Dengue Fever – Deepest Lake (Tuk Tuk Records)


If you’ve been following Dengue Fever’s music for the past decade, then chances are good you know exactly what to expect from Deepest Lake. The band’s fifth full length gives listeners ten additional slices of their trademark mix of surf pop, garage rock and psychedelia, with Chhom Nimol’s distinctive Khmer-language vocals still the their defining feature. You won’t find any major shake-ups or curveballs on Deepest Lake’s grooves outside of the song “No Sudden Moves” which delivers minor surprises in the form of a brief rap section and some 60s’styled horns that have me thinking the band would make good touring partners with Sharon Jones and The Dap Kings. Besides that Deepest Lake is business as usual for the band, albeit with a sharper production than I’ve heard on any of their other albums. Although that’s not enough to make it a vital album that will be the cornerstone of many music collections for decades to come, Deepest Lake is undoubtedly good fun and that’s enough for me to recommend it.

Disappears – Irreal (Kranky Records)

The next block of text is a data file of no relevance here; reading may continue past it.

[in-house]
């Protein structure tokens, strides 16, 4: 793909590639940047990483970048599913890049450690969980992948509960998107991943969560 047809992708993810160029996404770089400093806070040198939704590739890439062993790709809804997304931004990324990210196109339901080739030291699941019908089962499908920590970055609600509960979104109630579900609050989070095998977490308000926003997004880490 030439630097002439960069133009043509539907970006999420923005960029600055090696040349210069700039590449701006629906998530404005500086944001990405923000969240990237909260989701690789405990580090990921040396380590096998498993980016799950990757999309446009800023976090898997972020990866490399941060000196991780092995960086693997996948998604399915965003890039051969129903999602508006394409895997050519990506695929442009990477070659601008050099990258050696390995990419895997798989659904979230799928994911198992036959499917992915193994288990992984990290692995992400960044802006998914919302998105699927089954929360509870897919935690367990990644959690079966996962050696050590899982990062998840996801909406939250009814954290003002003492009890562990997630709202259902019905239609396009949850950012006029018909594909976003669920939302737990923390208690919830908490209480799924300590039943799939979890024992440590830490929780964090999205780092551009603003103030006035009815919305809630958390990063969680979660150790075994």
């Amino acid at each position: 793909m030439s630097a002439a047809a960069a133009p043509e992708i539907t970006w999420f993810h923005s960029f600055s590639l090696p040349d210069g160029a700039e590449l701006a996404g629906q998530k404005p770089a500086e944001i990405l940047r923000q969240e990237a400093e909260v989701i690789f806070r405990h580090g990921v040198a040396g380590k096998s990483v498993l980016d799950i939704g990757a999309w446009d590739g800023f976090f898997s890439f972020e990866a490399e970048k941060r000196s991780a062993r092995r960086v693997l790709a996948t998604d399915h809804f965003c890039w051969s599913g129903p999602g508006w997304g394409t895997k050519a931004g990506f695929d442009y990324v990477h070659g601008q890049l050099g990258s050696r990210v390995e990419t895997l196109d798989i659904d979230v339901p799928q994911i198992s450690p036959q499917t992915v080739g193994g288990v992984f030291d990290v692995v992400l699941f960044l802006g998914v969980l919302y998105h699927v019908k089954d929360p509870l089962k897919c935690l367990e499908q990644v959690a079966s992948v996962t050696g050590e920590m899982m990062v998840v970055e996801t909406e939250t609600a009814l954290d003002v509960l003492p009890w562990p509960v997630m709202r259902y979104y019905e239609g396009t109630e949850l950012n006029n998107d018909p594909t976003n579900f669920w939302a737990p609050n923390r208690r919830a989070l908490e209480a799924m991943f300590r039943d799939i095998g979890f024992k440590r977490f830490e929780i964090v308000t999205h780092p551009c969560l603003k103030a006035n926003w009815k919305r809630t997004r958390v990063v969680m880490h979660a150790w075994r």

If you’re keeping stats on Disappears you’ll know that Irreal is the Chicago band’s fifth full-length album since they debuted in 2010 with Lux, and their second consecutive release to shed any trace of the rock influences like The Stooges, shoegaze and Spacemen 3 that were so prominent on their first three albums. As someone who writes music reviews, Irreal presents me with a pretty large problem, because I can’t draw any conclusions on if it’s any good or not. It’s certainly an impressive record, and I can’t think of another album in recent memory that captures the true sound of modern life quite as well as Irreal does. The songs are discomforting and largely detached from human emotion or warmth, which is probably a good description of what life in 2015 feels like for many people. Brian Case’s vocals rarely ever venture beyond sinister spoken statements, drummer Noah Leger is practically allergic to playing standard time signatures, and the guitars are usually a series of slow-drip clangs and scrapes. It’s a hard album to place into the continuum of music history, but if I had to try to draw connections to other bands I’d say the Disappears are mining similar territory Miles Davis’ electric band from the ’70s, but only if they were thrust into the art-damaged world of early-80s No Wave acts like Sonic Youth and The Swans. Now here’s the rub: While Irreal is an impressively constructed album, it’s so “post-human” that it’s almost impossible for listeners to get any enjoyment out of it. Its probably not an album the band meant to be enjoyed either, at least not in the traditional sense of the word. So, at the end of the day, I don’t know how to define the album. Is it a great work of art? Is it unlistenable? Is it an achievement? Or is it something you would only listen to for self-punishment? Is it all of these things? I don’t really know. Maybe its inability to be easily defined and understood is the album’s real accomplishment.